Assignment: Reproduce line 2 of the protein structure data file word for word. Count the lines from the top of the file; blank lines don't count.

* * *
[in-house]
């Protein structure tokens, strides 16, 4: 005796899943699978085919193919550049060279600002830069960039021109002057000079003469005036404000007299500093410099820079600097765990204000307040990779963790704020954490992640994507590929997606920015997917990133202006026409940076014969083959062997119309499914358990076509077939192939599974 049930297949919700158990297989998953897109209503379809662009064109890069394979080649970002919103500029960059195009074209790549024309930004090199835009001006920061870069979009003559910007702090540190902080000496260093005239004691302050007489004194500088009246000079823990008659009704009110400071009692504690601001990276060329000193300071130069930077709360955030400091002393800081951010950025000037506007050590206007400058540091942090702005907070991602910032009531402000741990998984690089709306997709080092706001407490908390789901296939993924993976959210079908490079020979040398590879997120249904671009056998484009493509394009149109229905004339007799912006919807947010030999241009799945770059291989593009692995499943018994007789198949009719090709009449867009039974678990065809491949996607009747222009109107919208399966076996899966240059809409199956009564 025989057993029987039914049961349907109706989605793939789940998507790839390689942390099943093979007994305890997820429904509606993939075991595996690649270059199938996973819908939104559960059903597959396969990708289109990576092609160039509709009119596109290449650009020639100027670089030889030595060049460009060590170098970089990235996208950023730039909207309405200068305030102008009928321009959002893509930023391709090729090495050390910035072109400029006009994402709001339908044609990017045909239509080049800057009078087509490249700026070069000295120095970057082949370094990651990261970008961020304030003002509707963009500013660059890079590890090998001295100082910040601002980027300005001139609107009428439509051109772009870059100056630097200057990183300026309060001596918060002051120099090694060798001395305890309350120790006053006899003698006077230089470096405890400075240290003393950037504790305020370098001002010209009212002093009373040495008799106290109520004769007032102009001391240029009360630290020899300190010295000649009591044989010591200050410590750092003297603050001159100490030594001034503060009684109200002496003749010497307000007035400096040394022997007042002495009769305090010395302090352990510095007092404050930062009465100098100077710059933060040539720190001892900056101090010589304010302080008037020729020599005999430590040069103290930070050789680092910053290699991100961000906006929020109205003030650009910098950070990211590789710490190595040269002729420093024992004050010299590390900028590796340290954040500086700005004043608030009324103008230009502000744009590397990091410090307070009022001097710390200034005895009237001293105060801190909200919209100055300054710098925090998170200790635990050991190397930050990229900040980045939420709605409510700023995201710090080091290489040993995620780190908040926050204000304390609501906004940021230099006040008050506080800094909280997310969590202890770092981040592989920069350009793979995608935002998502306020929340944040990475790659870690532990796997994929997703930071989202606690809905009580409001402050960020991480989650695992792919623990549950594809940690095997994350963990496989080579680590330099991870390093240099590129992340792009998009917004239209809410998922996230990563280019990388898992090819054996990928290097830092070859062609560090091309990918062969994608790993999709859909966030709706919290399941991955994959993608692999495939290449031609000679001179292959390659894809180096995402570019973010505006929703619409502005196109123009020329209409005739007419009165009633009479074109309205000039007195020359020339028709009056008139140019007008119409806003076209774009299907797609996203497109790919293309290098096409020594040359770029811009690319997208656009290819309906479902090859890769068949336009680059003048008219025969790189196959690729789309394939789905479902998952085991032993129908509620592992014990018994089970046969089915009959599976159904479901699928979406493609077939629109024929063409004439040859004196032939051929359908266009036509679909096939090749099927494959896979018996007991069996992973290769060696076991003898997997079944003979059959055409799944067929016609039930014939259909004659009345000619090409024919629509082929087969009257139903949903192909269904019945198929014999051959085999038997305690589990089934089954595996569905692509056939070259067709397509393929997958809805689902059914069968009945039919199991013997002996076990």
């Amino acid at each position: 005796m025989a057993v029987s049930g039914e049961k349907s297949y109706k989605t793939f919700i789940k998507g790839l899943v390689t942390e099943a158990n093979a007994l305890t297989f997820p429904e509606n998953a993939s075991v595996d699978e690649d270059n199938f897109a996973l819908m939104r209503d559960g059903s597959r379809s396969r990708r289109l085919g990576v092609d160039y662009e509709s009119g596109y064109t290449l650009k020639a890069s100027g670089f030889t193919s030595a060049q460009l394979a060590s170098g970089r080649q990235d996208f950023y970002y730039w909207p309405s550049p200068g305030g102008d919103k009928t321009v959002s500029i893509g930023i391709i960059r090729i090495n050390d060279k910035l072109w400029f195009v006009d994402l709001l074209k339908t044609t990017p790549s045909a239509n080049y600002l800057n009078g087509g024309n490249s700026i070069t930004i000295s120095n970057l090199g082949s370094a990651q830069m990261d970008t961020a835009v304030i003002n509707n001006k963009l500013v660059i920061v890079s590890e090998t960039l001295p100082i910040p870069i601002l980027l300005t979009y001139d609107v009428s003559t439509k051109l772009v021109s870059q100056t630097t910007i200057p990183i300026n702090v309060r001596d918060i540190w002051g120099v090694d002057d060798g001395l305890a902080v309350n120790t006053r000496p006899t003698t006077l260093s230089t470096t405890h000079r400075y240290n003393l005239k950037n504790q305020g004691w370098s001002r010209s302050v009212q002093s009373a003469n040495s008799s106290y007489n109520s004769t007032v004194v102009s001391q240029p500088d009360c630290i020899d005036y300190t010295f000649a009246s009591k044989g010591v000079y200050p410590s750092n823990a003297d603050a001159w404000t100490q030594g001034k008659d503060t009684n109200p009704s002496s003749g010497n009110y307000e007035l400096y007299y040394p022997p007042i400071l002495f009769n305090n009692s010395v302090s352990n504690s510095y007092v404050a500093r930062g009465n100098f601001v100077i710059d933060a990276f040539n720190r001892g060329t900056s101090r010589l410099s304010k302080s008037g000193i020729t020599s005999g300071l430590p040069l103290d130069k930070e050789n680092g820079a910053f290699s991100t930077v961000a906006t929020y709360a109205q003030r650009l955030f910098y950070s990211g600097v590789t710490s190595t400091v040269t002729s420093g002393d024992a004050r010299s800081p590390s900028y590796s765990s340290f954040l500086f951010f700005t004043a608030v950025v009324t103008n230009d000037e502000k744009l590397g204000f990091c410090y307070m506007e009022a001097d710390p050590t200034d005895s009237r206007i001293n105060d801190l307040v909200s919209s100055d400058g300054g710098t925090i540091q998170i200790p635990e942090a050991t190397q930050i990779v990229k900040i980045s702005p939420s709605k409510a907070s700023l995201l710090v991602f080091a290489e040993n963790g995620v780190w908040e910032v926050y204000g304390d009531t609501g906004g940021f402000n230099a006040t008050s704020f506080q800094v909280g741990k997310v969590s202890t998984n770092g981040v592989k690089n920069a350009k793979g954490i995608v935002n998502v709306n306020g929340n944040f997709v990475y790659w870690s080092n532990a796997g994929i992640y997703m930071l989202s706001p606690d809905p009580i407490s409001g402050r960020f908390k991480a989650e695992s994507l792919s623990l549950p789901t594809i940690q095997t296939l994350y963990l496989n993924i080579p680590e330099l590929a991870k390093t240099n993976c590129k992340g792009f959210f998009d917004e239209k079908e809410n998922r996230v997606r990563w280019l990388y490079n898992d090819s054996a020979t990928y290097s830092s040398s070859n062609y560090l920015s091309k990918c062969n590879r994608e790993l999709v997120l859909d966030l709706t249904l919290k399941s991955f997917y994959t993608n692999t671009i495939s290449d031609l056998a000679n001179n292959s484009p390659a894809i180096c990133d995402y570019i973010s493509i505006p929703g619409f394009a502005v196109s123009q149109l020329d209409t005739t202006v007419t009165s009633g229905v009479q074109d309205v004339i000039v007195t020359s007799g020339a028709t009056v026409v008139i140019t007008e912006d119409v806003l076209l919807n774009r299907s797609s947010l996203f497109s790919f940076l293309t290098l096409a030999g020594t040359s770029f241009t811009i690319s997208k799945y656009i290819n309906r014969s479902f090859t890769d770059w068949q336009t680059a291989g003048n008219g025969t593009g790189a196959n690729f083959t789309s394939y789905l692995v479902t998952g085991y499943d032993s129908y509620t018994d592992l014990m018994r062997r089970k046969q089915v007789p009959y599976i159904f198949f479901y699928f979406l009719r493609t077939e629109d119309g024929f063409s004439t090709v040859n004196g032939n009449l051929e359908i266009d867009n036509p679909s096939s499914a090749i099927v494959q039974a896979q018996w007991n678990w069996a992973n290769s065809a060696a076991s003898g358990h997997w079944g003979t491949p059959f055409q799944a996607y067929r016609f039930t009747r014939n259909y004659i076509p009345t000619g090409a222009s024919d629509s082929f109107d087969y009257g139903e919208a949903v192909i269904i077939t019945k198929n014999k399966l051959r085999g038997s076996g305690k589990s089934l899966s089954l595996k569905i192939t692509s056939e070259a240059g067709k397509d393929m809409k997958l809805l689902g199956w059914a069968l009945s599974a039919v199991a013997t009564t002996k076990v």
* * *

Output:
């Protein structure tokens, strides 16, 4: 005796899943699978085919193919550049060279600002830069960039021109002057000079003469005036404000007299500093410099820079600097765990204000307040990779963790704020954490992640994507590929997606920015997917990133202006026409940076014969083959062997119309499914358990076509077939192939599974 049930297949919700158990297989998953897109209503379809662009064109890069394979080649970002919103500029960059195009074209790549024309930004090199835009001006920061870069979009003559910007702090540190902080000496260093005239004691302050007489004194500088009246000079823990008659009704009110400071009692504690601001990276060329000193300071130069930077709360955030400091002393800081951010950025000037506007050590206007400058540091942090702005907070991602910032009531402000741990998984690089709306997709080092706001407490908390789901296939993924993976959210079908490079020979040398590879997120249904671009056998484009493509394009149109229905004339007799912006919807947010030999241009799945770059291989593009692995499943018994007789198949009719090709009449867009039974678990065809491949996607009747222009109107919208399966076996899966240059809409199956009564 025989057993029987039914049961349907109706989605793939789940998507790839390689942390099943093979007994305890997820429904509606993939075991595996690649270059199938996973819908939104559960059903597959396969990708289109990576092609160039509709009119596109290449650009020639100027670089030889030595060049460009060590170098970089990235996208950023730039909207309405200068305030102008009928321009959002893509930023391709090729090495050390910035072109400029006009994402709001339908044609990017045909239509080049800057009078087509490249700026070069000295120095970057082949370094990651990261970008961020304030003002509707963009500013660059890079590890090998001295100082910040601002980027300005001139609107009428439509051109772009870059100056630097200057990183300026309060001596918060002051120099090694060798001395305890309350120790006053006899003698006077230089470096405890400075240290003393950037504790305020370098001002010209009212002093009373040495008799106290109520004769007032102009001391240029009360630290020899300190010295000649009591044989010591200050410590750092003297603050001159100490030594001034503060009684109200002496003749010497307000007035400096040394022997007042002495009769305090010395302090352990510095007092404050930062009465100098100077710059933060040539720190001892900056101090010589304010302080008037020729020599005999430590040069103290930070050789680092910053290699991100961000906006929020109205003030650009910098950070990211590789710490190595040269002729420093024992004050010299590390900028590796340290954040500086700005004043608030009324103008230009502000744009590397990091410090307070009022001097710390200034005895009237001293105060801190909200919209100055300054710098925090998170200790635990050991190397930050990229900040980045939420709605409510700023995201710090080091290489040993995620780190908040926050204000304390609501906004940021230099006040008050506080800094909280997310969590202890770092981040592989920069350009793979995608935002998502306020929340944040990475790659870690532990796997994929997703930071989202606690809905009580409001402050960020991480989650695992792919623990549950594809940690095997994350963990496989080579680590330099991870390093240099590129992340792009998009917004239209809410998922996230990563280019990388898992090819054996990928290097830092070859062609560090091309990918062969994608790993999709859909966030709706919290399941991955994959993608692999495939290449031609000679001179292959390659894809180096995402570019973010505006929703619409502005196109123009020329209409005739007419009165009633009479074109309205000039007195020359020339028709009056008139140019007008119409806003076209774009299907797609996203497109790919293309290098096409020594040359770029811009690319997208656009290819309906479902090859890769068949336009680059003048008219025969790189196959690729789309394939789905479902998952085991032993129908509620592992014990018994089970046969089915009959599976159904479901699928979406493609077939629109024929063409004439040859004196032939051929359908266009036509679909096939090749099927494959896979018996007991069996992973290769060696076991003898997997079944003979059959055409799944067929016609039930014939259909004659009345000619090409024919629509082929087969009257139903949903192909269904019945198929014999051959085999038997305690589990089934089954595996569905692509056939070259067709397509393929997958809805689902059914069968009945039919199991013997002996076990």